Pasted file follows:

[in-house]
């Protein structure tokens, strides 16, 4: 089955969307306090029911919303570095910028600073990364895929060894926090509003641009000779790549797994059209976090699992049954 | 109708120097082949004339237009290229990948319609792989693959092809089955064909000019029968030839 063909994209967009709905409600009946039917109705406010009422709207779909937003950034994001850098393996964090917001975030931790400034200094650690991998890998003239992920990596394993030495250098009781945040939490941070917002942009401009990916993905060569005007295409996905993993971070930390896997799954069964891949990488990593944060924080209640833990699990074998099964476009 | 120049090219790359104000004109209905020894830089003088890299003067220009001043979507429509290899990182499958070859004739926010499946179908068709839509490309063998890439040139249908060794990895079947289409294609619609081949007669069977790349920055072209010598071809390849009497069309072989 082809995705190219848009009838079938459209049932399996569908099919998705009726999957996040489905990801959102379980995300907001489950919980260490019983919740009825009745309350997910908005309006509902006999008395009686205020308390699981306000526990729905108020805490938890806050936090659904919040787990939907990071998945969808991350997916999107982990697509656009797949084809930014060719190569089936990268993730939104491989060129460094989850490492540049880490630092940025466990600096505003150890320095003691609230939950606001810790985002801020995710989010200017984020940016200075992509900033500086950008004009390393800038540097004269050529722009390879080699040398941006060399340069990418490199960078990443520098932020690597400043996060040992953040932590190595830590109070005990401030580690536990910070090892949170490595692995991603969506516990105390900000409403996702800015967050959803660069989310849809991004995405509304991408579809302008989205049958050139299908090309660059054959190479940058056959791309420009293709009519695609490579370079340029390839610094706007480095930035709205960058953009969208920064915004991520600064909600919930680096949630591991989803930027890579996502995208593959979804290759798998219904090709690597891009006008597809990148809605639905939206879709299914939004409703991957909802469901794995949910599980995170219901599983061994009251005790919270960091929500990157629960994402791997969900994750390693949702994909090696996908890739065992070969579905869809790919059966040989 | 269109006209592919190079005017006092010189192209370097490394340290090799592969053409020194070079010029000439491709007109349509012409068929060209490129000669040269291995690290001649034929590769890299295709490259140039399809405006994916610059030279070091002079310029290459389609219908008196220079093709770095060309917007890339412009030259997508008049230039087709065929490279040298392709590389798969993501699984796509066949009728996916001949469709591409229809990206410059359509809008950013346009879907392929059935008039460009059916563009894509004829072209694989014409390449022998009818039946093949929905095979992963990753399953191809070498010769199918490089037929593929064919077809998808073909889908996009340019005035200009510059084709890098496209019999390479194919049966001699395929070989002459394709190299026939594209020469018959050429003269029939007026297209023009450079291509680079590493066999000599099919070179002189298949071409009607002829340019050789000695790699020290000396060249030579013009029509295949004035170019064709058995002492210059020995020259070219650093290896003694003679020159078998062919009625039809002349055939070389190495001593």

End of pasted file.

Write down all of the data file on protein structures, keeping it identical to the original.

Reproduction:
[in-house]
């Protein structure tokens, strides 16, 4: 089955969307306090029911919303570095910028600073990364895929060894926090509003641009000779790549797994059209976090699992049954 | 109708120097082949004339237009290229990948319609792989693959092809089955064909000019029968030839 063909994209967009709905409600009946039917109705406010009422709207779909937003950034994001850098393996964090917001975030931790400034200094650690991998890998003239992920990596394993030495250098009781945040939490941070917002942009401009990916993905060569005007295409996905993993971070930390896997799954069964891949990488990593944060924080209640833990699990074998099964476009 | 120049090219790359104000004109209905020894830089003088890299003067220009001043979507429509290899990182499958070859004739926010499946179908068709839509490309063998890439040139249908060794990895079947289409294609619609081949007669069977790349920055072209010598071809390849009497069309072989 082809995705190219848009009838079938459209049932399996569908099919998705009726999957996040489905990801959102379980995300907001489950919980260490019983919740009825009745309350997910908005309006509902006999008395009686205020308390699981306000526990729905108020805490938890806050936090659904919040787990939907990071998945969808991350997916999107982990697509656009797949084809930014060719190569089936990268993730939104491989060129460094989850490492540049880490630092940025466990600096505003150890320095003691609230939950606001810790985002801020995710989010200017984020940016200075992509900033500086950008004009390393800038540097004269050529722009390879080699040398941006060399340069990418490199960078990443520098932020690597400043996060040992953040932590190595830590109070005990401030580690536990910070090892949170490595692995991603969506516990105390900000409403996702800015967050959803660069989310849809991004995405509304991408579809302008989205049958050139299908090309660059054959190479940058056959791309420009293709009519695609490579370079340029390839610094706007480095930035709205960058953009969208920064915004991520600064909600919930680096949630591991989803930027890579996502995208593959979804290759798998219904090709690597891009006008597809990148809605639905939206879709299914939004409703991957909802469901794995949910599980995170219901599983061994009251005790919270960091929500990157629960994402791997969900994750390693949702994909090696996908890739065992070969579905869809790919059966040989 | 269109006209592919190079005017006092010189192209370097490394340290090799592969053409020194070079010029000439491709007109349509012409068929060209490129000669040269291995690290001649034929590769890299295709490259140039399809405006994916610059030279070091002079310029290459389609219908008196220079093709770095060309917007890339412009030259997508008049230039087709065929490279040298392709590389798969993501699984796509066949009728996916001949469709591409229809990206410059359509809008950013346009879907392929059935008039460009059916563009894509004829072209694989014409390449022998009818039946093949929905095979992963990753399953191809070498010769199918490089037929593929064919077809998808073909889908996009340019005035200009510059084709890098496209019999390479194919049966001699395929070989002459394709190299026939594209020469018959050429003269029939007026297209023009450079291509680079590493066999000599099919070179002189298949071409009607002829340019050789000695790699020290000396060249030579013009029509295949004035170019064709058995002492210059020995020259070219650093290896003694003679020159078998062919009625039809002349055939070389190495001593």